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July 24, 2019

Natalie Egenolf: By letting Tyreek Hill play, NFL continues to prove it only pretends to care about domestic abuse

Meanwhile, MLB suspended Phillies outfielder Odubel Herrera for 85 games despite charges in his case also being dropped.

Opinion NFL
Tyreek-Hill-Cheifs-ESPYs_072419_USAT Jay Biggerstaff/USA TODAY Sports

Tyreek Hill is not facing a suspension this season.

Another football season is finally upon us, and while fans around the country begin the countdown to the regular season, another story of domestic abuse in the NFL has gotten buried in a news cycle dump just days before training camp. 

It's an embarrassing issue that the NFL can’t seem to get a grasp on. They pretend to care. Yes, I said pretend. Because, let’s be real — the NFL has never cared about domestic violence. 

They still don’t and they aren't fooling anyone, which is why the Tyreek Hill case will still linger in our minds when he takes the field, and some fans will have to grapple with their love of the game versus this morality issue.

Hill was cleared of any wrongdoing after a tape surfaced of him physically threatening his fiancée, Crystal Espinal, earlier this year. If you’re not aware of the tape, Espinal is heard accusing Hill of hitting their three-year old son and says their son is "terrified" of Hill. Hill then responds "You need to be terrified of me, too, bitch." (Hill pled guilty in 2014 to choking and punching Espinal when she was pregnant with their child.) 

The conversation goes on and there are parts where Hill accuses Espinal of lying, both now and in 2014. No one will ever know the intimate details of their relationship; however, I have to wonder how the verbal threat of violence is not enough to violate the NFL’s personal conduct policy.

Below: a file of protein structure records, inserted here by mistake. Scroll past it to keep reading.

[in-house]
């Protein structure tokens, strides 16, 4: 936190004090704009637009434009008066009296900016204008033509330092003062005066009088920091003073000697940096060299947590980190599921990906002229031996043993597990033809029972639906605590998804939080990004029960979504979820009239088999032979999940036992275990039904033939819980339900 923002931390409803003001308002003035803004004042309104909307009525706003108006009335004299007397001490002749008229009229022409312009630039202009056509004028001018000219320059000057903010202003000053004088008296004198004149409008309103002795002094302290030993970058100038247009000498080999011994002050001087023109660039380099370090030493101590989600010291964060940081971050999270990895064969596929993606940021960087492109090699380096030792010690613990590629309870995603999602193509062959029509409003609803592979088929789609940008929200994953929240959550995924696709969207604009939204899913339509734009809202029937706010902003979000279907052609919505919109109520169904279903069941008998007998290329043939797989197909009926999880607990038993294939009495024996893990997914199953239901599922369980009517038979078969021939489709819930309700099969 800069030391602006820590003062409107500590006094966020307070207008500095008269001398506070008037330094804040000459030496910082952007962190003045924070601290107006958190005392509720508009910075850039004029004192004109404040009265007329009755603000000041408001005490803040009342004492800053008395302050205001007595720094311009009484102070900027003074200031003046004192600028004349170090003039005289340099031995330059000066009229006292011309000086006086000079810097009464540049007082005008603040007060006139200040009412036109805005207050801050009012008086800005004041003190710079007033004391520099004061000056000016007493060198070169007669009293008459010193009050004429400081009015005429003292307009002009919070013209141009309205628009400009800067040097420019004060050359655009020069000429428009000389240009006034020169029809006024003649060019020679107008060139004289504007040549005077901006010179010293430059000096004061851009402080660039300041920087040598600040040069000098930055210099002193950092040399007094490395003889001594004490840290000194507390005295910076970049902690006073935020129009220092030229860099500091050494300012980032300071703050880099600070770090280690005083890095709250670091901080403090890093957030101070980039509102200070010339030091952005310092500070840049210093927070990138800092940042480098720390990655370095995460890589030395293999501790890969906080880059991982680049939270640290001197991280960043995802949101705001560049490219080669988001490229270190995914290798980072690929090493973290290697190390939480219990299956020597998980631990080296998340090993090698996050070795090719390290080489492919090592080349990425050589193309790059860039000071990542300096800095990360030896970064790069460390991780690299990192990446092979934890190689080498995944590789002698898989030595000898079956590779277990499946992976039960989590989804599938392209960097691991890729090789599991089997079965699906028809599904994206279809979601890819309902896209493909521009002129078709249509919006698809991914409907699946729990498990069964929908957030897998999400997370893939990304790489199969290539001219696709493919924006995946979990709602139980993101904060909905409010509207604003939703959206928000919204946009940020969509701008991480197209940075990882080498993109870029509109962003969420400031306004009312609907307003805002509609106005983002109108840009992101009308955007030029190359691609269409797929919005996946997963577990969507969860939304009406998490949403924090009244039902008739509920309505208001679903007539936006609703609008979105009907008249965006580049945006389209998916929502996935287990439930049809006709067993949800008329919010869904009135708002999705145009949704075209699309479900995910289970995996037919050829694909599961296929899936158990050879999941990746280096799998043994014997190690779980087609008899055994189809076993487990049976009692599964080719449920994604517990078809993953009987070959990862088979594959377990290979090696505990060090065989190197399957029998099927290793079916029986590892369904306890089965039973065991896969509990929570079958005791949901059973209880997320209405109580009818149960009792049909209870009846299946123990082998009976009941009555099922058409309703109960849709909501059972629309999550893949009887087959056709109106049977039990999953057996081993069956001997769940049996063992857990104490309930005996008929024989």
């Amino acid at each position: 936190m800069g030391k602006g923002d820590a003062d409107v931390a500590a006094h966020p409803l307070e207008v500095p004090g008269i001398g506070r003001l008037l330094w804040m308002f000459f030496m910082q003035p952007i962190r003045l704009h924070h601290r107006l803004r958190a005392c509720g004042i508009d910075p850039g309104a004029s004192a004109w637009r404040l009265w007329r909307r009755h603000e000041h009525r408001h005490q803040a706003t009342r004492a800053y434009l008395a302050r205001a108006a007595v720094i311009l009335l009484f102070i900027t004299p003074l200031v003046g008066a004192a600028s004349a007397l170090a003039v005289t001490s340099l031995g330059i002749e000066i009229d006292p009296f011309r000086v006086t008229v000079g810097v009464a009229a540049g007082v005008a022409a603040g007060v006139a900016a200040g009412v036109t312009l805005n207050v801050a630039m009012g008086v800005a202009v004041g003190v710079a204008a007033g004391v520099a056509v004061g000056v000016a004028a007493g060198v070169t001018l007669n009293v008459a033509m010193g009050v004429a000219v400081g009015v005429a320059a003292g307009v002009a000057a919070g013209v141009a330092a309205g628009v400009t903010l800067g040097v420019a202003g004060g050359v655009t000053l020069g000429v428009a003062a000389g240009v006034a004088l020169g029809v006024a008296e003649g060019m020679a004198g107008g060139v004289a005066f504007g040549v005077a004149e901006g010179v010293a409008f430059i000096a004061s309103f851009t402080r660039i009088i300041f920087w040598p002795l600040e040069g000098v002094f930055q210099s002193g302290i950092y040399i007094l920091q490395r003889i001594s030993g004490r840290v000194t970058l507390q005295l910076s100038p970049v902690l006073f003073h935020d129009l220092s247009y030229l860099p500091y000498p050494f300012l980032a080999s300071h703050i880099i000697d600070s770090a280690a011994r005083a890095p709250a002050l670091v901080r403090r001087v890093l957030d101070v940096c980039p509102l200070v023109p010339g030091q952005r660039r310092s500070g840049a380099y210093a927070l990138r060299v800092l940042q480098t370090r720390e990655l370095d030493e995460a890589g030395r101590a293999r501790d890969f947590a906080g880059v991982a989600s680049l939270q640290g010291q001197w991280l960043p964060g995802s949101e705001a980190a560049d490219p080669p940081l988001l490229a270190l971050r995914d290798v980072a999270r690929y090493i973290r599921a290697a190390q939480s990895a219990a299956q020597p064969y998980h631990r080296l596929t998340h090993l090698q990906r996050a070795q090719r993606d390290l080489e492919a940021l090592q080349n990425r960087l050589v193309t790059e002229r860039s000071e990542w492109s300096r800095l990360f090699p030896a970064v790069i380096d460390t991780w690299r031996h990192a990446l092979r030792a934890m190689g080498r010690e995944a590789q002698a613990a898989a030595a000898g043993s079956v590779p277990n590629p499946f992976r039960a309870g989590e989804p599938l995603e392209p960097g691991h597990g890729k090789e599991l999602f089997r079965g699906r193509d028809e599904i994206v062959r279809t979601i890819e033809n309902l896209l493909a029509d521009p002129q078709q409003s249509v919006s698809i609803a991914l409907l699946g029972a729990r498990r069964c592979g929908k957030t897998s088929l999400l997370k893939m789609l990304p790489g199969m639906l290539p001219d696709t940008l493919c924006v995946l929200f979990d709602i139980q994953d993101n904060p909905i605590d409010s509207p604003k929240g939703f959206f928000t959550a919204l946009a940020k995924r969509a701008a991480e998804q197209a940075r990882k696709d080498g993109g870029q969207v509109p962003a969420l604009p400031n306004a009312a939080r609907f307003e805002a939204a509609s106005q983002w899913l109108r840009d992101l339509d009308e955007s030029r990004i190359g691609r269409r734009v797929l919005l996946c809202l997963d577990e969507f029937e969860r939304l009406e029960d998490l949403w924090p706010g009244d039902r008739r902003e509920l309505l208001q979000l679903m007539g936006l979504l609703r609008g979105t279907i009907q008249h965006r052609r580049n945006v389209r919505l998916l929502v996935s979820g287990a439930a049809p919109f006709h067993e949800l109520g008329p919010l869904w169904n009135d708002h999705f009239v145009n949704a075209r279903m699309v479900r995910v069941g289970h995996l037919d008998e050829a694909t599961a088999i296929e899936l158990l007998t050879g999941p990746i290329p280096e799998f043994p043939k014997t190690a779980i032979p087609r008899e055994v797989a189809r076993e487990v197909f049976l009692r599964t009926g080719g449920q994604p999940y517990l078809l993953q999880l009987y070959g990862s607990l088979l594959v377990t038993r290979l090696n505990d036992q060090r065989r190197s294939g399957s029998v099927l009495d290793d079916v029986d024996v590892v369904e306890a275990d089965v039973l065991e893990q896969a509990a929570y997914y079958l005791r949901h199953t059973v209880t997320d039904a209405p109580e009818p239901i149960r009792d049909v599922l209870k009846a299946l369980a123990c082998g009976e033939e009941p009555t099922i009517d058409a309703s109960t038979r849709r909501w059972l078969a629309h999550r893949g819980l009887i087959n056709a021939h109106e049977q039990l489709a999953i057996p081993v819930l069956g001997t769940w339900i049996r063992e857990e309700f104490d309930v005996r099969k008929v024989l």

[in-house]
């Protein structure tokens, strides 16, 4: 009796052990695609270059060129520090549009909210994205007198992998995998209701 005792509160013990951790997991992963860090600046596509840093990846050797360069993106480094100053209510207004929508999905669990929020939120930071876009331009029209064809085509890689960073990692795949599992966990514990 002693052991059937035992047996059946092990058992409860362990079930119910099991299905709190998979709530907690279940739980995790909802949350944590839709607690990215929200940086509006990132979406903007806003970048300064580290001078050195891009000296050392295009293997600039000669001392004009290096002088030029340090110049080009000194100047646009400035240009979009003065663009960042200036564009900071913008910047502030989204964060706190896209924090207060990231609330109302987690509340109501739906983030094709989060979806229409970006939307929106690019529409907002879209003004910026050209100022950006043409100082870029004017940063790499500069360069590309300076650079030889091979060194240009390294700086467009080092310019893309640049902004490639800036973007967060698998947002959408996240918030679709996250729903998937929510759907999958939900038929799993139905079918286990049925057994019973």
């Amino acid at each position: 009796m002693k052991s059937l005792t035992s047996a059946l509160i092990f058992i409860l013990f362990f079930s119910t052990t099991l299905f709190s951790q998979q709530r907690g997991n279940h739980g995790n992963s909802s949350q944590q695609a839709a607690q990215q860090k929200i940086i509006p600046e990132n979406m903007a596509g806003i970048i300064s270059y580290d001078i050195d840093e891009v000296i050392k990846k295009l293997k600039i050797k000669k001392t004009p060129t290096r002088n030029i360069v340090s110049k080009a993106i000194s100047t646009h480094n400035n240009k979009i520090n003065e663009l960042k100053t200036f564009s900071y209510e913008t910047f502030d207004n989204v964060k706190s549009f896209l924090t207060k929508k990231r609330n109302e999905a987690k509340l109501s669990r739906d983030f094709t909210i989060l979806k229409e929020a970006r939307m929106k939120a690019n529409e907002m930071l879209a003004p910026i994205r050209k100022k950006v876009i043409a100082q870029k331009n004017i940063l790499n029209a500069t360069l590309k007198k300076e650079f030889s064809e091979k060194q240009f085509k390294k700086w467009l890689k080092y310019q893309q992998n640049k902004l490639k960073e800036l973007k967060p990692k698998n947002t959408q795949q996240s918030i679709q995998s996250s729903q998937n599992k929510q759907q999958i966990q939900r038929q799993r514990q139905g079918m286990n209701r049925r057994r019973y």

I guess verbal assault or abuse doesn’t count.

It was only one year ago that Deborah Epstein, professor of law and co-director of the Georgetown University Law Center’s Domestic Violence Clinic, and Susan Else, former president of the National Network to End Domestic Violence, resigned from the NFL Players Association’s commission on domestic violence. The commission was founded in 2015 in an attempt to try and tackle the issue after the Ray Rice video surfaced. Epstein wrote an op-ed for The Washington Post and cited her resignation was due to being part of a lip service organization, saying:

“When I was asked to join the commission, I told NFLPA Executive Director DeMaurice Smith that I was leery of associating with an organization that might just be paying lip service to the defining issue of my career — so that, in essence, the NFLPA could say it was confronting domestic violence abuses long enough for the Rice story to fall out of the news cycle. Smith assured me, repeatedly, that this commission would be a serious working group and that our efforts would help produce necessary reforms. But clearly that has not been the case. Authorizing a single study, and then burying it through a confidentiality agreement and shelving its recommendations does not constitute meaningful reform. Because I care deeply about violence against women in the NFL and beyond, I can no longer continue to be part of a commission that is essentially a fig leaf.” [Washington Post]

A fig leaf it will continue to be. 

Only three weeks ago, the MLB suspended Phillies outfielder Odubel Herrera for 85 games after he was arrested for an alleged domestic violence incident on Memorial Day Weekend in Atlantic City. His girlfriend dropped the charges, but an MLB investigation decided the incident was enough to warrant a suspension for the remainder of the season without pay. 

The court of public opinion will have their minds made up about Herrera if he returns to the MLB, but without a conviction this punishment at the very least sends a message to other players that there will be consequences for their actions. 

Given that example from another professional sports league, how is it remotely possible for the NFL to say they care about domestic violence when Tyreek Hill’s on-tape verbal threat of assault against his fiancée warrants nothing? Not even a fine? There has to be a better way in the NFL. 

They could at least pretend by setting some tangible example, since the commission set up by the NFLPA has been exposed to be nothing more than a “fig leaf."

Alas, another NFL season is indeed upon us and it seems to be business as usual. 

I suppose we’ll look forward to the teams wearing pink in October as their tribute to women.


Where to get help:

Philadelphia domestic violence hotline:
1-866-723-3014
National Domestic Violence Hotline
: 1-800-799-7233 (SAFE)
1-800-787-3224 (TTY for the Deaf)


Follow Natalie on Twitter: @NatalieEgenolf

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